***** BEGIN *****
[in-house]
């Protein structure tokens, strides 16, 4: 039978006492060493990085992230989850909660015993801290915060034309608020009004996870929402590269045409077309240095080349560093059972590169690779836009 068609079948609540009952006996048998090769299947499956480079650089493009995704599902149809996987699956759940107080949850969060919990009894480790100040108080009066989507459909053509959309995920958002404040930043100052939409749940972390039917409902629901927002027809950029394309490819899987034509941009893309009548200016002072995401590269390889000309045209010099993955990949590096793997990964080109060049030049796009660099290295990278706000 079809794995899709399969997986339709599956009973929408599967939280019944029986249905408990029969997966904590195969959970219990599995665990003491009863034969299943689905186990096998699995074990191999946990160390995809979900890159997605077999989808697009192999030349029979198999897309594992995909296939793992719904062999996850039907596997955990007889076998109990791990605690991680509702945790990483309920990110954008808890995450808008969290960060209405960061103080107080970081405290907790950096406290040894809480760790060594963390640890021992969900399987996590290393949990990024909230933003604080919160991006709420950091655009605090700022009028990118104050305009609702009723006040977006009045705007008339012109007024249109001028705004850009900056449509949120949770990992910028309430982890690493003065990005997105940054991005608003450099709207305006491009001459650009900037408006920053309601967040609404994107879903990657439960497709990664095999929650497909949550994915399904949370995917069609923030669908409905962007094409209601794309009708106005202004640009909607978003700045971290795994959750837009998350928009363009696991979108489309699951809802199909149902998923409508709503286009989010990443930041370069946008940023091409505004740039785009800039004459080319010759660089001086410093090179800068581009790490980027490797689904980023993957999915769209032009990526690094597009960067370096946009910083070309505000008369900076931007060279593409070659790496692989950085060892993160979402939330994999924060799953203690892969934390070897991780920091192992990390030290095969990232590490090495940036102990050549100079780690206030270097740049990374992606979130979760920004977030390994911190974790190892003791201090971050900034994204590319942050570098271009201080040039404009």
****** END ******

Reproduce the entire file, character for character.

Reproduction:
[in-house]
């Protein structure tokens, strides 16, 4: 039978006492060493990085992230989850909660015993801290915060034309608020009004996870929402590269045409077309240095080349560093059972590169690779836009 068609079948609540009952006996048998090769299947499956480079650089493009995704599902149809996987699956759940107080949850969060919990009894480790100040108080009066989507459909053509959309995920958002404040930043100052939409749940972390039917409902629901927002027809950029394309490819899987034509941009893309009548200016002072995401590269390889000309045209010099993955990949590096793997990964080109060049030049796009660099290295990278706000 079809794995899709399969997986339709599956009973929408599967939280019944029986249905408990029969997966904590195969959970219990599995665990003491009863034969299943689905186990096998699995074990191999946990160390995809979900890159997605077999989808697009192999030349029979198999897309594992995909296939793992719904062999996850039907596997955990007889076998109990791990605690991680509702945790990483309920990110954008808890995450808008969290960060209405960061103080107080970081405290907790950096406290040894809480760790060594963390640890021992969900399987996590290393949990990024909230933003604080919160991006709420950091655009605090700022009028990118104050305009609702009723006040977006009045705007008339012109007024249109001028705004850009900056449509949120949770990992910028309430982890690493003065990005997105940054991005608003450099709207305006491009001459650009900037408006920053309601967040609404994107879903990657439960497709990664095999929650497909949550994915399904949370995917069609923030669908409905962007094409209601794309009708106005202004640009909607978003700045971290795994959750837009998350928009363009696991979108489309699951809802199909149902998923409508709503286009989010990443930041370069946008940023091409505004740039785009800039004459080319010759660089001086410093090179800068581009790490980027490797689904980023993957999915769209032009990526690094597009960067370096946009910083070309505000008369900076931007060279593409070659790496692989950085060892993160979402939330994999924060799953203690892969934390070897991780920091192992990390030290095969990232590490090495940036102990050549100079780690206030270097740049990374992606979130979760920004977030390994911190974790190892003791201090971050900034994204590319942050570098271009201080040039404009």